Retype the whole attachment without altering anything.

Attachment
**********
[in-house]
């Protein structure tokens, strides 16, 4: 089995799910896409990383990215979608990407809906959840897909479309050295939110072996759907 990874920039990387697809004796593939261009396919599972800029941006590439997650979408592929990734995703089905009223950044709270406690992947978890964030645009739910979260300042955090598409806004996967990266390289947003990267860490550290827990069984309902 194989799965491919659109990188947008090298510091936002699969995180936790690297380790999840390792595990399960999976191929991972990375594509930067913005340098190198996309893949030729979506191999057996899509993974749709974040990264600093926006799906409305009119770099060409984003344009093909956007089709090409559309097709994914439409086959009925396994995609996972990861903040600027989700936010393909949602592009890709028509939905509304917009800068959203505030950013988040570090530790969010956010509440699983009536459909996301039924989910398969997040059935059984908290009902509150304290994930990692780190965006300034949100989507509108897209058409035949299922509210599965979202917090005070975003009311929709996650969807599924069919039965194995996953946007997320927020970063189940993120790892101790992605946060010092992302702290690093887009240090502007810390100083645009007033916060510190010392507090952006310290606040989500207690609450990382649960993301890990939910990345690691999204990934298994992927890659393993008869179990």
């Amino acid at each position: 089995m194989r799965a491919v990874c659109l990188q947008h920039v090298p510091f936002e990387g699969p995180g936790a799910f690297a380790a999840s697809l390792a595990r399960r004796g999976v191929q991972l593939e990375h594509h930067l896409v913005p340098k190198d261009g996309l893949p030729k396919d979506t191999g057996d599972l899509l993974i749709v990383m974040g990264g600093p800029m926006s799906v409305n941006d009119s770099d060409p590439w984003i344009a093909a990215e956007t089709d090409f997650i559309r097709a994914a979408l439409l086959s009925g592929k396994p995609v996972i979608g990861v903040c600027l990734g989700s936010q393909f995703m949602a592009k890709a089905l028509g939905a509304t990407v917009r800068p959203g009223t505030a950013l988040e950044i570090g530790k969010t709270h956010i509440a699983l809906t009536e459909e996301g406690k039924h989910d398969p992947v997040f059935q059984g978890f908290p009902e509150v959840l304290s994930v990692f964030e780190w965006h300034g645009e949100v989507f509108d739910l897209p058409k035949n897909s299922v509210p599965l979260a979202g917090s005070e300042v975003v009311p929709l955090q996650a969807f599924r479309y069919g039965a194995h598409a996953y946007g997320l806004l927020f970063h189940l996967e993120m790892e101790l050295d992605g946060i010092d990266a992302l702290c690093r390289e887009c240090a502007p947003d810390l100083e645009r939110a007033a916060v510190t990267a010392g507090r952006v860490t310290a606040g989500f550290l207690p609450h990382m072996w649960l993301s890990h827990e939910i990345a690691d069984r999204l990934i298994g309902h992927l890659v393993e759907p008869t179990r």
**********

[in-house]
């Protein structure tokens, strides 16, 4: 089995799910896409990383990215979608990407809906959840897909479309050295939110072996759907 990874920039990387697809004796593939261009396919599972800029941006590439997650979408592929990734995703089905009223950044709270406690992947978890964030645009739910979260300042955090598409806004996967990266390289947003990267860490550290827990069984309902 194989799965491919659109990188947008090298510091936002699969995180936790690297380790999840390792595990399960999976191929991972990375594509930067913005340098190198996309893949030729979506191999057996899509993974749709974040990264600093926006799906409305009119770099060409984003344009093909956007089709090409559309097709994914439409086959009925396994995609996972990861903040600027989700936010393909949602592009890709028509939905509304917009800068959203505030950013988040570090530790969010956010509440699983009536459909996301039924989910398969997040059935059984908290009902509150304290994930990692780190965006300034949100989507509108897209058409035949299922509210599965979202917090005070975003009311929709996650969807599924069919039965194995996953946007997320927020970063189940993120790892101790992605946060010092992302702290690093887009240090502007810390100083645009007033916060510190010392507090952006310290606040989500207690609450990382649960993301890990939910990345690691999204990934298994992927890659393993008869179990």
């Amino acid at each position: 089995m194989r799965a491919v990874c659109l990188q947008h920039v090298p510091f936002e990387g699969p995180g936790a799910f690297a380790a999840s697809l390792a595990r399960r004796g999976v191929q991972l593939e990375h594509h930067l896409v913005p340098k190198d261009g996309l893949p030729k396919d979506t191999g057996d599972l899509l993974i749709v990383m974040g990264g600093p800029m926006s799906v409305n941006d009119s770099d060409p590439w984003i344009a093909a990215e956007t089709d090409f997650i559309r097709a994914a979408l439409l086959s009925g592929k396994p995609v996972i979608g990861v903040c600027l990734g989700s936010q393909f995703m949602a592009k890709a089905l028509g939905a509304t990407v917009r800068p959203g009223t505030a950013l988040e950044i570090g530790k969010t709270h956010i509440a699983l809906t009536e459909e996301g406690k039924h989910d398969p992947v997040f059935q059984g978890f908290p009902e509150v959840l304290s994930v990692f964030e780190w965006h300034g645009e949100v989507f509108d739910l897209p058409k035949n897909s299922v509210p599965l979260a979202g917090s005070e300042v975003v009311p929709l955090q996650a969807f599924r479309y069919g039965a194995h598409a996953y946007g997320l806004l927020f970063h189940l996967e993120m790892e101790l050295d992605g946060i010092d990266a992302l702290c690093r390289e887009c240090a502007p947003d810390l100083e645009r939110a007033a916060v510190t990267a010392g507090r952006v860490t310290a606040g989500f550290l207690p609450h990382m072996w649960l993301s890990h827990e939910i990345a690691d069984r999204l990934i298994g309902h992927l890659v393993e759907p008869t179990r």